Automated Robot Skill Learning from Demonstration for Various Robot Systems

  • Lisa GutzeitEmail author
  • Alexander Fabisch
  • Christoph Petzoldt
  • Hendrik Wiese
  • Frank Kirchner
Conference paper
Part of the Lecture Notes in Computer Science book series (LNCS, volume 11793)


Transferring human movements to robotic systems is of high interest to equip the systems with new behaviors without expert knowledge. Typically, skills are often only learned for a very specific setup and a certain robot. We propose a modular framework to learn skills that is applicable on different robotic systems without adaptations. Our work builds on the recently introduced BesMan Learning Platform, which comprises the full workflow to transfer human demonstrations to a system, including automatized behavior segmentation, imitation learning, reinforcement learning for motion refinement, and methods to generalize to related tasks. For this paper, we extend this approach in order that different skills can be imitated by various systems in an automated fashion with a minimal amount of configuration, e.g., definition of the target system and environment. For this, we focus on the imitation of the demonstrated movements and show their transferability without movement refinement. We demonstrate the generality of the approach on a large dataset, consisting of about 700 throwing demonstrations. Nearly all of these human demonstrations are successfully transferred to four different robot target systems, namely Universal Robot’s UR5 and UR10, KUKA LBR iiwa, and DFKI’s robot COMPI. An analysis of the quality of the imitated movement on the real UR5 robot shows that useful throws can be executed on the system which can be used as starting points for further movement refinement.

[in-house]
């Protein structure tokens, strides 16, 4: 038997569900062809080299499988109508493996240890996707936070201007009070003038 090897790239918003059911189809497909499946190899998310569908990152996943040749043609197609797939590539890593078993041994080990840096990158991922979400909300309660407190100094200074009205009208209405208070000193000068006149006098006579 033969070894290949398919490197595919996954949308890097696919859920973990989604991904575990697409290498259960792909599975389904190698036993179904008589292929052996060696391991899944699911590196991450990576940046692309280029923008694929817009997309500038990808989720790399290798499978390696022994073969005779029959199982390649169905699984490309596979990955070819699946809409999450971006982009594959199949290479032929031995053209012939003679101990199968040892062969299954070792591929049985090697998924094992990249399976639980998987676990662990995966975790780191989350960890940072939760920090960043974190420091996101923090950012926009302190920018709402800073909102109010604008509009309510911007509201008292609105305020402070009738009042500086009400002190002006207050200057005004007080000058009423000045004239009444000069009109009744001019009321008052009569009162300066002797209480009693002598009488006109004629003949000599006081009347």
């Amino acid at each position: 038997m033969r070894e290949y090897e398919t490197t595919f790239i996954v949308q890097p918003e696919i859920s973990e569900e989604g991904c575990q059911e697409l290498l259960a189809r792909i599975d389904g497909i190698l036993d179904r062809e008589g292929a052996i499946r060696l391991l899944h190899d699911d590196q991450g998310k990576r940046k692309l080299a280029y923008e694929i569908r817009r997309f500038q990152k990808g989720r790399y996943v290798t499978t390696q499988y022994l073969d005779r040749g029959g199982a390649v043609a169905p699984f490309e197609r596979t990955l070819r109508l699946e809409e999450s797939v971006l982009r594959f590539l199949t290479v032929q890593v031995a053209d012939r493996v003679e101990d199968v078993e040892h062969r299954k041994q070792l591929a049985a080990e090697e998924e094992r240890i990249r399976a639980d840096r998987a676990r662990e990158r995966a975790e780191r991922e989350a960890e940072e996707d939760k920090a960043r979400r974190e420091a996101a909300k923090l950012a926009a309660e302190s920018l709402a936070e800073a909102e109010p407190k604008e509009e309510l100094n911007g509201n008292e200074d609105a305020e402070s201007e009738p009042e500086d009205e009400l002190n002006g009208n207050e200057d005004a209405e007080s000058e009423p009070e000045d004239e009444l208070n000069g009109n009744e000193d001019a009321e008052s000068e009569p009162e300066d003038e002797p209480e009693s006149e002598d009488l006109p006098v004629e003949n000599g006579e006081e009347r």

Behavior learning Learning from demonstration Behavior segmentation Imitation learning Transfer learning Manipulation Robotics 



This work was supported through grants from the German Federal Ministry for Economic Affairs and Energy (BMWi, No 50RA1703, No 50RA1701), one grant from the European Union’s Horizon 2020 research and innovation program (No H2020-FOF 2016 723853), and part of the work was done in a collaboration with Intel Labs China. We would like to thank Intel Corp. for financial support.


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Copyright information

© Springer Nature Switzerland AG 2019

Authors and Affiliations

  • Lisa Gutzeit
    • 1
    Email author
  • Alexander Fabisch
    • 2
  • Christoph Petzoldt
    • 1
    • 3
  • Hendrik Wiese
    • 2
  • Frank Kirchner
    • 1
    • 2
  1. 1.Robotics Research GroupUniversity of BremenBremenGermany
  2. 2.German Research Center for Artificial Intelligence (DFKI GmbH), Robotics Innovation CenterBremenGermany
  3. 3.BIBA - Bremer Institut für Produktion und Logistik GmbH at the University of BremenBremenGermany

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